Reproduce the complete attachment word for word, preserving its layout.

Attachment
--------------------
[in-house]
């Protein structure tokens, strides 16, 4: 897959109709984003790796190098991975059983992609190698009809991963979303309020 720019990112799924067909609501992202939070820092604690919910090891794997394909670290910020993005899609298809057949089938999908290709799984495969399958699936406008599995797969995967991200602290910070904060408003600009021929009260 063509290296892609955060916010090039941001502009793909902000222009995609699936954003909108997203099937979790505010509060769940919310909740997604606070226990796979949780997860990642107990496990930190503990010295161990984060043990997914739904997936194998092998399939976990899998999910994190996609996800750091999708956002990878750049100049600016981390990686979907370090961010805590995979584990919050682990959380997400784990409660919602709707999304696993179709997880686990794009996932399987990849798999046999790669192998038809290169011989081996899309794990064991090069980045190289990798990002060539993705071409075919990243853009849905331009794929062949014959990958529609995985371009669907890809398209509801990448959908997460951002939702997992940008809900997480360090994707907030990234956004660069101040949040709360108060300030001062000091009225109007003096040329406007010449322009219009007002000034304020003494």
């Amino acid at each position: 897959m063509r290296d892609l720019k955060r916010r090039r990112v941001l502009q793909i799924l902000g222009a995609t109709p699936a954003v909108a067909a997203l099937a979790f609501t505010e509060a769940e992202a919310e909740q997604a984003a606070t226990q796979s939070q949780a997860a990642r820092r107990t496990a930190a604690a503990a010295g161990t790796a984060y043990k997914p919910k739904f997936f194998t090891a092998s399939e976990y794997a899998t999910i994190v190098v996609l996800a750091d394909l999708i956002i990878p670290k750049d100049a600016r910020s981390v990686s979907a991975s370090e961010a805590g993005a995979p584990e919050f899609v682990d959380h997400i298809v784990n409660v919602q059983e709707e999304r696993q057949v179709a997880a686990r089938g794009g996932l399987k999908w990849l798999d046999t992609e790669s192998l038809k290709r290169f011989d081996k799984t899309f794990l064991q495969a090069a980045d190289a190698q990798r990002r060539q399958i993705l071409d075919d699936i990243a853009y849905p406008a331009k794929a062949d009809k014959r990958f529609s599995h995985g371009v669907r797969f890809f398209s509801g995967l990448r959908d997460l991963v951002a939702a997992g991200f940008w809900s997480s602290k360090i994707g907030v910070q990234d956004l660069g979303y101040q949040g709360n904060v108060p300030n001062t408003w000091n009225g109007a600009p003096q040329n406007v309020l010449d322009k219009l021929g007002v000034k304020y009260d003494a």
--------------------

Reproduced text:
[in-house]
């Protein structure tokens, strides 16, 4: 897959109709984003790796190098991975059983992609190698009809991963979303309020 720019990112799924067909609501992202939070820092604690919910090891794997394909670290910020993005899609298809057949089938999908290709799984495969399958699936406008599995797969995967991200602290910070904060408003600009021929009260 063509290296892609955060916010090039941001502009793909902000222009995609699936954003909108997203099937979790505010509060769940919310909740997604606070226990796979949780997860990642107990496990930190503990010295161990984060043990997914739904997936194998092998399939976990899998999910994190996609996800750091999708956002990878750049100049600016981390990686979907370090961010805590995979584990919050682990959380997400784990409660919602709707999304696993179709997880686990794009996932399987990849798999046999790669192998038809290169011989081996899309794990064991090069980045190289990798990002060539993705071409075919990243853009849905331009794929062949014959990958529609995985371009669907890809398209509801990448959908997460951002939702997992940008809900997480360090994707907030990234956004660069101040949040709360108060300030001062000091009225109007003096040329406007010449322009219009007002000034304020003494």
């Amino acid at each position: 897959m063509r290296d892609l720019k955060r916010r090039r990112v941001l502009q793909i799924l902000g222009a995609t109709p699936a954003v909108a067909a997203l099937a979790f609501t505010e509060a769940e992202a919310e909740q997604a984003a606070t226990q796979s939070q949780a997860a990642r820092r107990t496990a930190a604690a503990a010295g161990t790796a984060y043990k997914p919910k739904f997936f194998t090891a092998s399939e976990y794997a899998t999910i994190v190098v996609l996800a750091d394909l999708i956002i990878p670290k750049d100049a600016r910020s981390v990686s979907a991975s370090e961010a805590g993005a995979p584990e919050f899609v682990d959380h997400i298809v784990n409660v919602q059983e709707e999304r696993q057949v179709a997880a686990r089938g794009g996932l399987k999908w990849l798999d046999t992609e790669s192998l038809k290709r290169f011989d081996k799984t899309f794990l064991q495969a090069a980045d190289a190698q990798r990002r060539q399958i993705l071409d075919d699936i990243a853009y849905p406008a331009k794929a062949d009809k014959r990958f529609s599995h995985g371009v669907r797969f890809f398209s509801g995967l990448r959908d997460l991963v951002a939702a997992g991200f940008w809900s997480s602290k360090i994707g907030v910070q990234d956004l660069g979303y101040q949040g709360n904060v108060p300030n001062t408003w000091n009225g109007a600009p003096q040329n406007v309020l010449d322009k219009l021929g007002v000034k304020y009260d003494a």